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We’re all aware that most medications can have a variety of side effects, but did you know that one of them can be an increased sensitivity to the sun? There are a multitude of medications that can increase your risk of sunburn or even cause photosensitivity. Summer is here, so be sure you’re prepared to stay safe in the sun!
How can a medication increase your sensitivity to the sun?1
Photosensitivity is a reaction set off by the sun’s ultraviolet rays and can result in two different reactions.
Phototoxic Reaction: Occurs when UV radiation reacts with a drug to form compounds that damage the skin.
Results: Sunburn-like symptoms
Photoallergic Reaction: This is less common, but usually happens when UV light changes a substance applied to the skin, causing an immune response.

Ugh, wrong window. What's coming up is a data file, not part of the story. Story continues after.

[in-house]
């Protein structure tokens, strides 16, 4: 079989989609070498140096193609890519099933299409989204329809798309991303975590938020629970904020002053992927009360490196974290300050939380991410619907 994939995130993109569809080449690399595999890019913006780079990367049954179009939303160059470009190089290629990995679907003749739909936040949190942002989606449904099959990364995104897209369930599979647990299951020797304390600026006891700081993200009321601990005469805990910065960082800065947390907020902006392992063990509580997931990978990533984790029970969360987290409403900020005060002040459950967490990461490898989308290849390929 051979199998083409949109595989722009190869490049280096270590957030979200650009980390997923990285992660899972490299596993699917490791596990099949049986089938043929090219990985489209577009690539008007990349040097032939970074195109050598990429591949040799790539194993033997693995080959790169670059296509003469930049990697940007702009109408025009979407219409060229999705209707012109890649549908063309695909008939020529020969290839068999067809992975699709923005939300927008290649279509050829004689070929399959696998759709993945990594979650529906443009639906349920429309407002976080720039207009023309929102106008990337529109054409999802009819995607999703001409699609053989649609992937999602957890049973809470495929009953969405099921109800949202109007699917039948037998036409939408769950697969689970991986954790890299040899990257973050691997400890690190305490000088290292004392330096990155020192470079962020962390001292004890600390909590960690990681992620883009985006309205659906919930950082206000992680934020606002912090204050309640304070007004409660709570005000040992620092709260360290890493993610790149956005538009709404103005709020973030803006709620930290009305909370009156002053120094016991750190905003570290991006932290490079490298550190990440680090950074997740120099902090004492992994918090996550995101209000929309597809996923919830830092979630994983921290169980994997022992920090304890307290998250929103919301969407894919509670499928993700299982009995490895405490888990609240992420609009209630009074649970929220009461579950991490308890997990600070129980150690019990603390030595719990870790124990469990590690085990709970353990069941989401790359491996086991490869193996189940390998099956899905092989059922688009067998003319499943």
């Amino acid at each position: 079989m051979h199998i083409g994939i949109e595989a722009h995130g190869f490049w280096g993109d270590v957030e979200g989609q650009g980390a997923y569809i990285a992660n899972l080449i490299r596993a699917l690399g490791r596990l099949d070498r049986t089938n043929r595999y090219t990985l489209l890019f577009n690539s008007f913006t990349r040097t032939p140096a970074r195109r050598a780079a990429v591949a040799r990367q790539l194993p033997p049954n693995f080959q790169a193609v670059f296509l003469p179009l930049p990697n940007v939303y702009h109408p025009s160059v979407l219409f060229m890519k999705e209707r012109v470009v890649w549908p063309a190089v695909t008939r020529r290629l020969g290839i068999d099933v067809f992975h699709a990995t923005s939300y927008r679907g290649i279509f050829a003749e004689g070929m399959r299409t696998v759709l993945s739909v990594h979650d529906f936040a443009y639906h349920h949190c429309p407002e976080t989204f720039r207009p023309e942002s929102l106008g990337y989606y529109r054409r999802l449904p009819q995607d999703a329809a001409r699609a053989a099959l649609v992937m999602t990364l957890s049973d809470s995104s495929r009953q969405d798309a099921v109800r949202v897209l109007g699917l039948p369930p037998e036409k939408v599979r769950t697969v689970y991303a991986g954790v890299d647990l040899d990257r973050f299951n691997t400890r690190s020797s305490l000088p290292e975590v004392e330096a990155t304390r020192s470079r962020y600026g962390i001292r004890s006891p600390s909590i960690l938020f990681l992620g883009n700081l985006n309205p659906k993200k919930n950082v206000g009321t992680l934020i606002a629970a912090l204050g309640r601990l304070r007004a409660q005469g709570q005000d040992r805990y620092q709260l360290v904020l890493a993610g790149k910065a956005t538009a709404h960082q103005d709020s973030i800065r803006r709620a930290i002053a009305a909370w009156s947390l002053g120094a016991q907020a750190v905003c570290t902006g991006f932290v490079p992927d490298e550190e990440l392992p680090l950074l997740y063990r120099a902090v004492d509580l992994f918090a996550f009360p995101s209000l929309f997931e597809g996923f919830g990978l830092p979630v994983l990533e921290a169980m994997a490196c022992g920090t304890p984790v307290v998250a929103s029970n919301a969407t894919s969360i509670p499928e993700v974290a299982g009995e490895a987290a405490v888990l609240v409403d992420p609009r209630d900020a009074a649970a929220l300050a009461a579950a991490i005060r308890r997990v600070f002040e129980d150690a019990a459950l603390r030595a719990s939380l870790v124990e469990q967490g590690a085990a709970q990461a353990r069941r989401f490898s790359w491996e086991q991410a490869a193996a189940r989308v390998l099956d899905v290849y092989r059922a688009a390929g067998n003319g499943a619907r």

Results: Bumps, hives, blisters, or red blotches
What are some common drugs that cause sunburns?
Antiarrhythmics (cardiac drugs)
Diuretics (used to treat hypertension, heart failure or edema)
NSAID (Ibuprofen or naproxen)
For a detailed list, click here
How to prevent sun sensitivity2
Check Your Meds: Check prescription medications to see if sun sensitivity is listed as a side effect.
Hydrate: Drink plenty of water!
Cover Up: Use sunscreen, wear protective clothing or try to stay in the shade as much as you can!
Call the Tria Health Help Desk at 1.888.799.8742